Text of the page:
King, a Chinese boy of 13, came to the U.S. in 2006 for skin graft surgeries.  His parents were killed in a house fire and King was burned very badly over much of his body.  He lived with us (and part of the time with a family in Ashland City, TN) for 19 months.  He was home-schooled in English until he could go to public school in Georgia.  He went to the 8th grade there.  He returned to China by the 9th grade but they put him back one year because of his Chinese (he had been away a couple of years by this time).  King graduated from high school in June, 2012.   On January 3rd, he entered Four Seas Bible College in Singapore.  Classes are taught by American professors in English so King had to brush up on his English to be able to take these courses.  He says it’s a little hard but he is sure he will be able to succeed and he’s promised himself that he will do it.  This is probably the greatest confidence I have seen in him.  He is now 20 years old.  We are so proud that he has overcome so many obstacles in his life and remains strong and determined to have a good future.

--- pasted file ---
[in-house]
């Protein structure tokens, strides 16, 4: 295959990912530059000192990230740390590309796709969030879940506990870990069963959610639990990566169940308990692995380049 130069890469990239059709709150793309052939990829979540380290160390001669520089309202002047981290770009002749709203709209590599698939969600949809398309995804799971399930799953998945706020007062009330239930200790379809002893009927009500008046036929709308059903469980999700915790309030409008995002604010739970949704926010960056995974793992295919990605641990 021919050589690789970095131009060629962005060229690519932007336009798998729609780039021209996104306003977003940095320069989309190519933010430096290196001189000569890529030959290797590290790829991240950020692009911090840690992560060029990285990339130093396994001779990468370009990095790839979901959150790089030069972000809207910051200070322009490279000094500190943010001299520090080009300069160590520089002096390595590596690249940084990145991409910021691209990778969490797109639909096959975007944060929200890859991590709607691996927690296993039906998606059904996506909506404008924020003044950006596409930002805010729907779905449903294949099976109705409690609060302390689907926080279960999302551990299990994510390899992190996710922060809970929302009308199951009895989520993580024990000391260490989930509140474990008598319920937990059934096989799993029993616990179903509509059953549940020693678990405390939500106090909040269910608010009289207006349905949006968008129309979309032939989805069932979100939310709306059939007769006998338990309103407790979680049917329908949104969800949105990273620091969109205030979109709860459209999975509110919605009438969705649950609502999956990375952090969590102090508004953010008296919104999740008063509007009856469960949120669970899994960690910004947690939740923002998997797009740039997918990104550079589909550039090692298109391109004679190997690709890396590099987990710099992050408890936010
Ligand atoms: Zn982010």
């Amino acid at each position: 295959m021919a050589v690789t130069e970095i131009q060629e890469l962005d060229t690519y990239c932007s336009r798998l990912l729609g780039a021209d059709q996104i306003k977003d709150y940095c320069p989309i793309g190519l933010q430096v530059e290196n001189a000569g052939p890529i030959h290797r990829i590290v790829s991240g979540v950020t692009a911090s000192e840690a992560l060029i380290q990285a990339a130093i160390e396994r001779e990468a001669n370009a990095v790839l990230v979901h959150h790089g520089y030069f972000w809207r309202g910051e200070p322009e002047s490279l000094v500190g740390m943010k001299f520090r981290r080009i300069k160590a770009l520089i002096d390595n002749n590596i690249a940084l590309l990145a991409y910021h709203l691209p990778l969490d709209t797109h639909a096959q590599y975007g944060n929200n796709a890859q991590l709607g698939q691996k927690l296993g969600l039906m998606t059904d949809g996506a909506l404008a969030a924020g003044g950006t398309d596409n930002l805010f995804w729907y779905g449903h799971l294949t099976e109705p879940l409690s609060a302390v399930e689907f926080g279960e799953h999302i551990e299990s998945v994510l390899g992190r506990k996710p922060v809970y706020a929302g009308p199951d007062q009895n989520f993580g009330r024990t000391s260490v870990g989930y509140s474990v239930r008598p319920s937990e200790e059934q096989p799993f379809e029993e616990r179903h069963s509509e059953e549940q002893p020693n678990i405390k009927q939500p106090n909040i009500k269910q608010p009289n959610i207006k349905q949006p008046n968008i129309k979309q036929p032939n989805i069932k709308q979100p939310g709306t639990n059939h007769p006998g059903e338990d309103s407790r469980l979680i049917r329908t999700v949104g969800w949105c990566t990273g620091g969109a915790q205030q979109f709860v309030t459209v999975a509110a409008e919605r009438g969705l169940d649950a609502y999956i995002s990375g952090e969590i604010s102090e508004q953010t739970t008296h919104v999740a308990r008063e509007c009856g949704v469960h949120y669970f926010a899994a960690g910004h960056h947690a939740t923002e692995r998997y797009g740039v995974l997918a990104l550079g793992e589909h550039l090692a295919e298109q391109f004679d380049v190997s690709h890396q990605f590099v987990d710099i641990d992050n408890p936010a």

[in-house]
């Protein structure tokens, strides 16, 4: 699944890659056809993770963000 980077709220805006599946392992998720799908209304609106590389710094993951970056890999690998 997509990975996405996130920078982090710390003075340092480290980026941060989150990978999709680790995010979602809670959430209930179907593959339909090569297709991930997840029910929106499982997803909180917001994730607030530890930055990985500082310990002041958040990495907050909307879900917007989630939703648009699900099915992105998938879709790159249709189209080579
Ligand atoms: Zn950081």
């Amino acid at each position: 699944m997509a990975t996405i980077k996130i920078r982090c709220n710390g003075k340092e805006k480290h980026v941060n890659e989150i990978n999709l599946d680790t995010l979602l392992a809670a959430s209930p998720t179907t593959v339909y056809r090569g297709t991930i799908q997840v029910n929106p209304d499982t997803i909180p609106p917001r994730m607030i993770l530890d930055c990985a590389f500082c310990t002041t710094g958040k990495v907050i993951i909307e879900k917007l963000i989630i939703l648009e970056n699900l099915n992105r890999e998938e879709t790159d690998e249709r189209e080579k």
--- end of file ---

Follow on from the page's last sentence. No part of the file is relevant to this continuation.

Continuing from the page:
We still have many churches to visit in many cities of Texas.  Texas really is big!    That claim is well-established when you travel around.  We have also found Texans wonderful people.  Everything may be the biggest and best in the state, but they should boast about having some of the nicest people in the world too.   The economy is still good in Texas.  We see signs “Hiring” and businesses are all busy.   Today, we had lunch with Phyllis and Gerald Lee, dear friends in Portland, who own a Century 21 Real Estate business.  Phyllis said sales are good.   I probably would not hear that if I talked with Bobbie, my friend in Georgia at Century 21.  We hope the economy will continue to improve in every state.
Until I can find time to write again, may God bless you all!